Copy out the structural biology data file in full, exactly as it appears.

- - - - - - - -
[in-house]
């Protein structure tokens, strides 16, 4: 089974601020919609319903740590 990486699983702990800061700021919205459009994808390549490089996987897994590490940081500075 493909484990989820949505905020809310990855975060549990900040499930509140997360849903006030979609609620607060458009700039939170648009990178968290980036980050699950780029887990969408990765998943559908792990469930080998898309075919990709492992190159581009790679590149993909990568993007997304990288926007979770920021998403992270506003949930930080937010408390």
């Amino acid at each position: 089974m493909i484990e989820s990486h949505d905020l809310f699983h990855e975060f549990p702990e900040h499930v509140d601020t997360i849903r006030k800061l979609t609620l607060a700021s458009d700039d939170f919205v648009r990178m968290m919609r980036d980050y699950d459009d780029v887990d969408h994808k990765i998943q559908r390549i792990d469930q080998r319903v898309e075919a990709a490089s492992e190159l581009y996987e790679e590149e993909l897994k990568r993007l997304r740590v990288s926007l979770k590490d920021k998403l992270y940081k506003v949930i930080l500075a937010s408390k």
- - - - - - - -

[in-house]
């Protein structure tokens, strides 16, 4: 089974601020919609319903740590 990486699983702990800061700021919205459009994808390549490089996987897994590490940081500075 493909484990989820949505905020809310990855975060549990900040499930509140997360849903006030979609609620607060458009700039939170648009990178968290980036980050699950780029887990969408990765998943559908792990469930080998898309075919990709492992190159581009790679590149993909990568993007997304990288926007979770920021998403992270506003949930930080937010408390």
């Amino acid at each position: 089974m493909i484990e989820s990486h949505d905020l809310f699983h990855e975060f549990p702990e900040h499930v509140d601020t997360i849903r006030k800061l979609t609620l607060a700021s458009d700039d939170f919205v648009r990178m968290m919609r980036d980050y699950d459009d780029v887990d969408h994808k990765i998943q559908r390549i792990d469930q080998r319903v898309e075919a990709a490089s492992e190159l581009y996987e790679e590149e993909l897994k990568r993007l997304r740590v990288s926007l979770k590490d920021k998403l992270y940081k506003v949930i930080l500075a937010s408390k």